metalnat's Profile

About

NATALIA GOMENSORO created Metalnat, her jewelry design brand, in 1994 in Uruguay after hearing herself say "I can't find any jewelry that I'd like to wear". She went from that first phrase to her first ring in a very short time. She learned the silversmith technique from several Latin American masters, and added her design and architecture background to forge unique pieces that were quickly in high demand. A few years, awards and shows later Gomensoro lives and works in New York City.

Gomensoro’s educational background in architecture is reflected in her jewelry, which is characterized by a keen understanding of spatial relationships. The artist seems to consider everyday objects and experiences with an inquiring and reflective mind. When you see her jewelry, you realize that her observations open a door to a whole new world of possibilities. She is drawn to the concept of movement…

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  • Female
  • Born on November 9
  • Joined April 27, 2007

Favorite materials

sterlingsilver, rubber, leather, stones, magnet, plastic, 14ktgold, 18ktgold, patina

About

NATALIA GOMENSORO created Metalnat, her jewelry design brand, in 1994 in Uruguay after hearing herself say "I can't find any jewelry that I'd like to wear". She went from that first phrase to her first ring in a very short time. She learned the silversmith technique from several Latin American masters, and added her design and architecture background to forge unique pieces that were quickly in high demand. A few years, awards and shows later Gomensoro lives and works in New York City.

Gomensoro’s educational background in architecture is reflected in her jewelry, which is characterized by a keen understanding of spatial relationships. The artist seems to consider everyday objects and experiences with an inquiring and reflective mind. When you see her jewelry, you realize that her observations open a door to a whole new world of possibilities. She is drawn to the concept of movement and transformation, and likes the idea that nothing ever stays the same. This is reflected on the varying nature of her pieces -a necklace can become a bracelet, an earring can become a ring- and on their interactive relationship with the person wearing them: many of the pieces have mobile parts.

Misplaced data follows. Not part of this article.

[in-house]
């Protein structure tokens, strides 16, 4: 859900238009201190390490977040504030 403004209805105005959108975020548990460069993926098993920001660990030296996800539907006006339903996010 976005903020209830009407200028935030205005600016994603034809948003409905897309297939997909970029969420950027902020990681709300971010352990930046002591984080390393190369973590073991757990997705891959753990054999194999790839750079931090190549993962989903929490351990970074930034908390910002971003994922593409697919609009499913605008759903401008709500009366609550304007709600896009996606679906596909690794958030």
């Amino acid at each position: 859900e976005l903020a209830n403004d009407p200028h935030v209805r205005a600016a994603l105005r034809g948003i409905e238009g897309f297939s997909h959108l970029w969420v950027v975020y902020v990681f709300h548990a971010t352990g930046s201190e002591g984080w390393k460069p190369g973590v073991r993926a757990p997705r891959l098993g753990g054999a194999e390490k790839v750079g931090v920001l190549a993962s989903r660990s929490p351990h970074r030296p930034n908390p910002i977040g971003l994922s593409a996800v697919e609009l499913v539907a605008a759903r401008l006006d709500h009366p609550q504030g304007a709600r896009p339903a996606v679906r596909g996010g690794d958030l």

Her work has been described as 'industrial jewelry' and 'small sculptures'. Her inspiration comes from the colors and geometrical shapes that the artist sees around her: in nature in general and the sea in particular, in city skylines and buildings, as well as in art history and ethnic styles. Thus, like architectural landmarks in a city, the work of the artist captures attention. Each piece is built as a small sculpture and is intended to engage the body as a stage for its display.

In her pieces, a variety of materials - silver, gold, glass, stainless steel, magnets, coral, plastic- are combined in unprecedented ways. The shapes are usually geometrical and quite severe, although the artist sometimes incorporates free forms, such as colored stones, breaking up the severity. There is a primordial nature in her work conveyed by the matt finish, texture and color combinations.

The central theme of the artist’s work deals with the 'plain and simple' in design. This concept is achieved by reducing design to the most essential and by doing without any unnecessary ornamentation in order to develop an individual aesthetic concept. What is most attractive about this plain and simple style is its apparent contradiction: the simplification of shapes and the use of elementary and linear forms allow for a surprising diversity of configurations and structures, achieved by varying degrees of details and contrasts. This leads to a visual tension as well as an incredible liveliness.

Gomensoro’s materials and working processes are guided by order, balance, and a modernist influence. There is a great respect for clean lines and a good deal of honesty in the use of materials. Evidently, the design concept is of much greater importance to the artist than the intrinsic value of the components. And although the pieces have many visual references to mechanical production, each one is produced entirely by hand.

Gomesoro’s work argues that we still succumb to the old habit of wearing ornaments around the neck, the wrist, the finger: ornaments that function as hints of our daily expectations, but that there is little in traditional jewelry that fits the brief. The artist’s work consists of collections of contemporary decorative jewelry, and her designs are best appreciated in their final support, the body. It is there where they assume the ideal proportion for which they were created.

the model photos are:
amalia branaa www.amalitab.com
julia pogodina, fashion/beauty photographer www.juliapogodina.com

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